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Irish Novelists and the Victorian Age$
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James H. Murphy

Print publication date: 2011

Print ISBN-13: 9780199596997

Published to Oxford Scholarship Online: January 2011

DOI: 10.1093/acprof:oso/9780199596997.001.0001

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Fin de Siècle: Vortex of the Genres

Fin de Siècle: Vortex of the Genres

Chapter:
(p.215) 10 Fin de Siècle: Vortex of the Genres
Source:
Irish Novelists and the Victorian Age
Author(s):

James H. Murphy

Publisher:
Oxford University Press
DOI:10.1093/acprof:oso/9780199596997.003.0010

The last decades of the century saw great changes in the writing of fiction. In Britain, where George Moore, Oscar Wilde, and Bram Stoker were among the most prominent novelists, high-culture movements such as naturalism, decadence, and early modernism, vied with popular forms such as detective fiction, the imperial adventure, and science fiction. Authors like B. M. Croker wrote novels of life in India, while Robert Cromie was prominent in science-fiction and future-war fantasies. In Ireland groupings of writers wrote for differing audiences. Ulster fiction began to emerge in the north with Shan F. Bullock and others. Meanwhile, in the south, Anglo-Irish novelists like Somerville and Ross took to comedy and satire, while Catholic-intelligentsia writers began to scrutinize a changed society. Some novels explored the possibilities of the renewal of society while others interrogated the newer sets of relationships that were possible across traditional class lines and the great landlord–tenant divide, now that the latter was in the process of dissolving.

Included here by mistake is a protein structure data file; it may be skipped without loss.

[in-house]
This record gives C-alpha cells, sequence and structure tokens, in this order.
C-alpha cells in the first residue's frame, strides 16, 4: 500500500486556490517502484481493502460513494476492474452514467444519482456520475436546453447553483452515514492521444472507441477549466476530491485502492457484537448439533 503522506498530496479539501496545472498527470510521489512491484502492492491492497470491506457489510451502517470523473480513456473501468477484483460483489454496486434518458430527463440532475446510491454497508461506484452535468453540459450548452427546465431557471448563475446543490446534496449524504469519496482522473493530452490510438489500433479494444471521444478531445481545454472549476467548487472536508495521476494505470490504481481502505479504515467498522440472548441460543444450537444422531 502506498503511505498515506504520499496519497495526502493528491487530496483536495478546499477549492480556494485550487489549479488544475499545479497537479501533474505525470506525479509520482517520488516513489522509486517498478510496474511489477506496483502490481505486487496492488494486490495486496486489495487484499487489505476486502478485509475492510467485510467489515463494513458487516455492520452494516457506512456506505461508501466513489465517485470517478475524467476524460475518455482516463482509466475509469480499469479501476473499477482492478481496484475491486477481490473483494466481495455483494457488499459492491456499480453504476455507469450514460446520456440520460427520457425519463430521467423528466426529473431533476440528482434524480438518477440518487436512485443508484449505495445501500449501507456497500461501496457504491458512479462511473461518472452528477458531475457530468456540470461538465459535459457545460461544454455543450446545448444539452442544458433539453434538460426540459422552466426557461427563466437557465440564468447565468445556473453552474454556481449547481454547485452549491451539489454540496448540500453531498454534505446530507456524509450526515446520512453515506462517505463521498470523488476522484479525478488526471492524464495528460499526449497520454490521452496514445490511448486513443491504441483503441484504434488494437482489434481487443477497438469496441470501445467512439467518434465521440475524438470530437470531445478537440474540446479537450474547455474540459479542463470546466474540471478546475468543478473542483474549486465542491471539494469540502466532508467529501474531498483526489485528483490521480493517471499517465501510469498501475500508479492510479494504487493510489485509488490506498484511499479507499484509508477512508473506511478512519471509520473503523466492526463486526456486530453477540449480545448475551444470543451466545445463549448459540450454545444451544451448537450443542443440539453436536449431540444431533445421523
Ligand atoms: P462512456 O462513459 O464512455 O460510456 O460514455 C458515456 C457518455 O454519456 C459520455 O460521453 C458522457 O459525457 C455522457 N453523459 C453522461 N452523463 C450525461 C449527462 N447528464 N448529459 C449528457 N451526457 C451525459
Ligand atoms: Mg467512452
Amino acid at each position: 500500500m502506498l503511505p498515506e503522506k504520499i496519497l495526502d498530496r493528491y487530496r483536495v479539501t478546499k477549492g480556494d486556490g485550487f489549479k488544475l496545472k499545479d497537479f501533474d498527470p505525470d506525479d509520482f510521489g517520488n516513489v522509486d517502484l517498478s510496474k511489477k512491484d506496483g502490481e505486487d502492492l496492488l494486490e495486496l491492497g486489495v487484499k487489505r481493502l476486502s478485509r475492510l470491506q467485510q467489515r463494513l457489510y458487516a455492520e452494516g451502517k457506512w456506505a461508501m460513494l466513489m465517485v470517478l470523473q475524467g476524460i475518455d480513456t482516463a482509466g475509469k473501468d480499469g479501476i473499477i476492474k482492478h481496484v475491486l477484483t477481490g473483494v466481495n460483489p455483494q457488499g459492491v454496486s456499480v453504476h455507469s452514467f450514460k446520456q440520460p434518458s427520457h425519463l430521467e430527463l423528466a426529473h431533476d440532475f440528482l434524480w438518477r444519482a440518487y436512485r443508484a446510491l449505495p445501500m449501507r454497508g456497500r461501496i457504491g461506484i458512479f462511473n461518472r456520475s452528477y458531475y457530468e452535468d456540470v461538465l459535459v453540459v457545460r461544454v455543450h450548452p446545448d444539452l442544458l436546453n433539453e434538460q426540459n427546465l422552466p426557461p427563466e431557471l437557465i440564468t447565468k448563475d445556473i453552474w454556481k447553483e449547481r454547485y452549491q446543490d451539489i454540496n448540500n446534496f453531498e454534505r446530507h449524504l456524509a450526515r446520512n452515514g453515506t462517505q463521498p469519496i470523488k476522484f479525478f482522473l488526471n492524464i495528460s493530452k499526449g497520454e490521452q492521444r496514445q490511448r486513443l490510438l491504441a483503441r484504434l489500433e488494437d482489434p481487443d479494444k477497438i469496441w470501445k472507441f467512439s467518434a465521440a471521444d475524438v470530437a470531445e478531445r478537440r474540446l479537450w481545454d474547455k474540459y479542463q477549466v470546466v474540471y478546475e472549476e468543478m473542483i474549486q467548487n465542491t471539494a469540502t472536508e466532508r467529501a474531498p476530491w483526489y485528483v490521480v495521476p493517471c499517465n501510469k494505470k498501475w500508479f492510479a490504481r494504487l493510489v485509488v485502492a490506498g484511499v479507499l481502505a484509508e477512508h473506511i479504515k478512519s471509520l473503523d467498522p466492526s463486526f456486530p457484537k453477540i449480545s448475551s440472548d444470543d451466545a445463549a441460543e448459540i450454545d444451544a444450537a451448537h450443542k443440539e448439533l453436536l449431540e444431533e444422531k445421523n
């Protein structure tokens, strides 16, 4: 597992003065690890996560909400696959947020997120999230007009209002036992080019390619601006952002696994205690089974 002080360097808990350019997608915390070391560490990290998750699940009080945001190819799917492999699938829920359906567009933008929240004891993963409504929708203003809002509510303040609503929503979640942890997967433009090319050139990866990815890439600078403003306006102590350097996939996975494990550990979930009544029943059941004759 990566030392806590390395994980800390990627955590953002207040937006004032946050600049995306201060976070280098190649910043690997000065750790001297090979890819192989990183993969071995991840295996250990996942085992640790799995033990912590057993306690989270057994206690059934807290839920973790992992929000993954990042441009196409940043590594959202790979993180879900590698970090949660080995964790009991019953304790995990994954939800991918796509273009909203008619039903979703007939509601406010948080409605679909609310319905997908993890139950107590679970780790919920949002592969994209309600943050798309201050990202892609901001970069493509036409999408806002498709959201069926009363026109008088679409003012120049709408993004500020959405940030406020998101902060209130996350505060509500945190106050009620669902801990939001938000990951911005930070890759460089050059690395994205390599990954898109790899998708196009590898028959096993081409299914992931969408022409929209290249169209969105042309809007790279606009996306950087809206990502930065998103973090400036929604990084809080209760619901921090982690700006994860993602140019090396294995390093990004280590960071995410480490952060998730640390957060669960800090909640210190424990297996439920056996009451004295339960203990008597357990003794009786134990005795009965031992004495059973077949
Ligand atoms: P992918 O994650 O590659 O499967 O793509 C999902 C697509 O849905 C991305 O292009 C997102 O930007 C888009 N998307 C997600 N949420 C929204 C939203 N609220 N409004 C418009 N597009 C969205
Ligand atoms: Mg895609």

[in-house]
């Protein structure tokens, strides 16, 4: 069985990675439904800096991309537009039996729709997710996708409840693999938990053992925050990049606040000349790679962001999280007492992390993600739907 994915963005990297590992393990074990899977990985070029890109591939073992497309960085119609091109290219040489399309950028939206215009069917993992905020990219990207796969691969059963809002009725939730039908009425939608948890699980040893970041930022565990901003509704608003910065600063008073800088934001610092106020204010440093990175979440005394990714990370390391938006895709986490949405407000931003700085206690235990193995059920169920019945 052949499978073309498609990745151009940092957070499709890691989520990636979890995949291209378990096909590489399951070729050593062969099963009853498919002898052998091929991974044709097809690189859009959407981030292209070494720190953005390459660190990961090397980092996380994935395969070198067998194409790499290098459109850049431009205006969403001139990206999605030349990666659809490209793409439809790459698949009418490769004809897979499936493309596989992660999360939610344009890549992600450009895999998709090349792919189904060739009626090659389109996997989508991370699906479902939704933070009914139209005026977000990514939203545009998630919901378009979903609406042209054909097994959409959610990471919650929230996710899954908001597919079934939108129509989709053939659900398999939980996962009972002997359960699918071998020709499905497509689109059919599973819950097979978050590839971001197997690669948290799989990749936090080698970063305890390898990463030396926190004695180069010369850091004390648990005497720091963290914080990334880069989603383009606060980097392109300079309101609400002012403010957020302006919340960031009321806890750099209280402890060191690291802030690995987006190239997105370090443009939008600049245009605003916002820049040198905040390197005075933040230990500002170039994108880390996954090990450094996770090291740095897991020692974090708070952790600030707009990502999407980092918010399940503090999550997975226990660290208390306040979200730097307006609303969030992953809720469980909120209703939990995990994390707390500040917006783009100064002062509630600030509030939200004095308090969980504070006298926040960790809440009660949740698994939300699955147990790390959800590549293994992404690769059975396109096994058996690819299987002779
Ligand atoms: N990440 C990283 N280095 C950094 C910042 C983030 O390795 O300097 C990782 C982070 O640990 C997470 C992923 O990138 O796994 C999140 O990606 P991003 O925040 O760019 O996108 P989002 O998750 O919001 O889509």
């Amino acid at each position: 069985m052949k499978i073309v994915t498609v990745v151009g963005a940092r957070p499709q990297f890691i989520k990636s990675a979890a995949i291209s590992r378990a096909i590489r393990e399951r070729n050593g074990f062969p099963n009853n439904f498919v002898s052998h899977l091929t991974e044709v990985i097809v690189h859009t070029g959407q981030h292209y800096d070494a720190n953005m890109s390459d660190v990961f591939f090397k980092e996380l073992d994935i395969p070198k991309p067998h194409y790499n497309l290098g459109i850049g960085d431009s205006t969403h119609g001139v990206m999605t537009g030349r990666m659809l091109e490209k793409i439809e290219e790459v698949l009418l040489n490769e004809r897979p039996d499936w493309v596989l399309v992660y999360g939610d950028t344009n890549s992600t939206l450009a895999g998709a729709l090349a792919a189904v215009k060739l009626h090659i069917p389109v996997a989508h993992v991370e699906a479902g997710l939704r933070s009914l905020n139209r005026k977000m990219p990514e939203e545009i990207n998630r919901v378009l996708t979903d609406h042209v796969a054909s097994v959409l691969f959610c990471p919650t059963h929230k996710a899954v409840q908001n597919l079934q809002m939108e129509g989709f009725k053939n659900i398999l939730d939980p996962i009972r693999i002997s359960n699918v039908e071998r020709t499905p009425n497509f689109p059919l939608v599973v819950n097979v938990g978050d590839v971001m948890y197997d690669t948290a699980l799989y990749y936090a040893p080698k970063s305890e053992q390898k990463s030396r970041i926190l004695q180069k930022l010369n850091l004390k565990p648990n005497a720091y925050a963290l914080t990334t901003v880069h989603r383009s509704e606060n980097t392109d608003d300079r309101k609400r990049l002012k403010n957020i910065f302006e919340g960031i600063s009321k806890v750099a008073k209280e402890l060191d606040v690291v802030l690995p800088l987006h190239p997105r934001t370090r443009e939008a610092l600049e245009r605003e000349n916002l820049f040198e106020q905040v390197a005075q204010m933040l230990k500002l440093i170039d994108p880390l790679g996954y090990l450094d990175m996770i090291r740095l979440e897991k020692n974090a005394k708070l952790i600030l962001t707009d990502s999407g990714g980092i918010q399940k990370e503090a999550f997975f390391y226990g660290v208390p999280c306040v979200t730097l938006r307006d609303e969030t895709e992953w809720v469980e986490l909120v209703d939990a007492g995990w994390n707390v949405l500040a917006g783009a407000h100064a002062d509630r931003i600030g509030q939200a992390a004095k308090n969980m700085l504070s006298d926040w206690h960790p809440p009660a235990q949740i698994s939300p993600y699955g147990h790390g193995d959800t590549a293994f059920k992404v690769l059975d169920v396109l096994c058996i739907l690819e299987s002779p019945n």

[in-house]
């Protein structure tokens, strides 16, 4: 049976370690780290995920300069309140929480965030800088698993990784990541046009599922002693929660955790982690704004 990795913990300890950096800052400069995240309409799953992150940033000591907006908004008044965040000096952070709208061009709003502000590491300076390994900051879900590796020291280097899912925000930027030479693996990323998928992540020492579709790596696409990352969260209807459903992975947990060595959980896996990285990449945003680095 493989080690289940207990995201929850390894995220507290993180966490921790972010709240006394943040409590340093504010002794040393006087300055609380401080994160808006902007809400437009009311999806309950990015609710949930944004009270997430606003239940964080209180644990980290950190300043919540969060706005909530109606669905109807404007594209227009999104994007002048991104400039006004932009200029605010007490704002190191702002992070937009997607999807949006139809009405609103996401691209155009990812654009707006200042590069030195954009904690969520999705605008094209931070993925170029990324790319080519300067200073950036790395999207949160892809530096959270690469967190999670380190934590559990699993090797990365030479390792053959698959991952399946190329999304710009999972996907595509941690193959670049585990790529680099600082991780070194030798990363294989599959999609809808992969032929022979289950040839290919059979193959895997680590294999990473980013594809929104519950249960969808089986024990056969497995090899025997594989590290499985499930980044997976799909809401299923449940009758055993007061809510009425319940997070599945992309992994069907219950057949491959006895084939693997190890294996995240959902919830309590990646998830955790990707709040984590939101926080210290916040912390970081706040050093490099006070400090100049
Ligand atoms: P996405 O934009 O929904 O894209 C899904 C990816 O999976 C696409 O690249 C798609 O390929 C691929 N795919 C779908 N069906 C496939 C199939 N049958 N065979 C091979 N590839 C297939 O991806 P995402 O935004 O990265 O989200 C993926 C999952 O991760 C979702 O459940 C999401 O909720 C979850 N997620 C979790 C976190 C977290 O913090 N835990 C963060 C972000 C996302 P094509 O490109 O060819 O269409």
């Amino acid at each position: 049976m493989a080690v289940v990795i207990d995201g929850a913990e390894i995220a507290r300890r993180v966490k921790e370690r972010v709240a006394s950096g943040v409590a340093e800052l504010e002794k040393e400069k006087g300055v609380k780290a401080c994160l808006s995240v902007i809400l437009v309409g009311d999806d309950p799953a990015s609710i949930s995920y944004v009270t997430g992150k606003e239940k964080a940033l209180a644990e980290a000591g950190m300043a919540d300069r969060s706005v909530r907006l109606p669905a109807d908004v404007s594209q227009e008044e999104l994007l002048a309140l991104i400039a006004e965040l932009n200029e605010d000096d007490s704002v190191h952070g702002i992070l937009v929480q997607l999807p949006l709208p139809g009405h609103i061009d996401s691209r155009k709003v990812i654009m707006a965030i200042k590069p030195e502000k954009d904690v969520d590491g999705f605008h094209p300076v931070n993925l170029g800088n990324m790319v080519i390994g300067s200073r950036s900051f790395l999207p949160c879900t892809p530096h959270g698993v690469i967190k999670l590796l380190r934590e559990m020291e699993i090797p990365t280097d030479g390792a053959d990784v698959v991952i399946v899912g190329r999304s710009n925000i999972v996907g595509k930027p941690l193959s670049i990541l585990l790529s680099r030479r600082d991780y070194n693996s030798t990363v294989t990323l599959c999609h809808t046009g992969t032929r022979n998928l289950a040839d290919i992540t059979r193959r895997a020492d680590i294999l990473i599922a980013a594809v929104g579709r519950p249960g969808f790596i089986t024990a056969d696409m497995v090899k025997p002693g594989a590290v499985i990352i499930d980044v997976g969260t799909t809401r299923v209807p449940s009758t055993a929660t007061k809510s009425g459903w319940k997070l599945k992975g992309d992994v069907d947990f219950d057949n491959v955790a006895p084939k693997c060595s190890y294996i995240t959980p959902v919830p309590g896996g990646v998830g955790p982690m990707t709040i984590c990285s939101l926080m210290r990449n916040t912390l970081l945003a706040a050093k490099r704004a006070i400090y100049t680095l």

Keywords:   naturalism, decadence, Gothic, George Moore, Oscar Wilde, Bram Stoker, science fiction, satire, Ulster, Bullock, Catholic intelligentsia, social class

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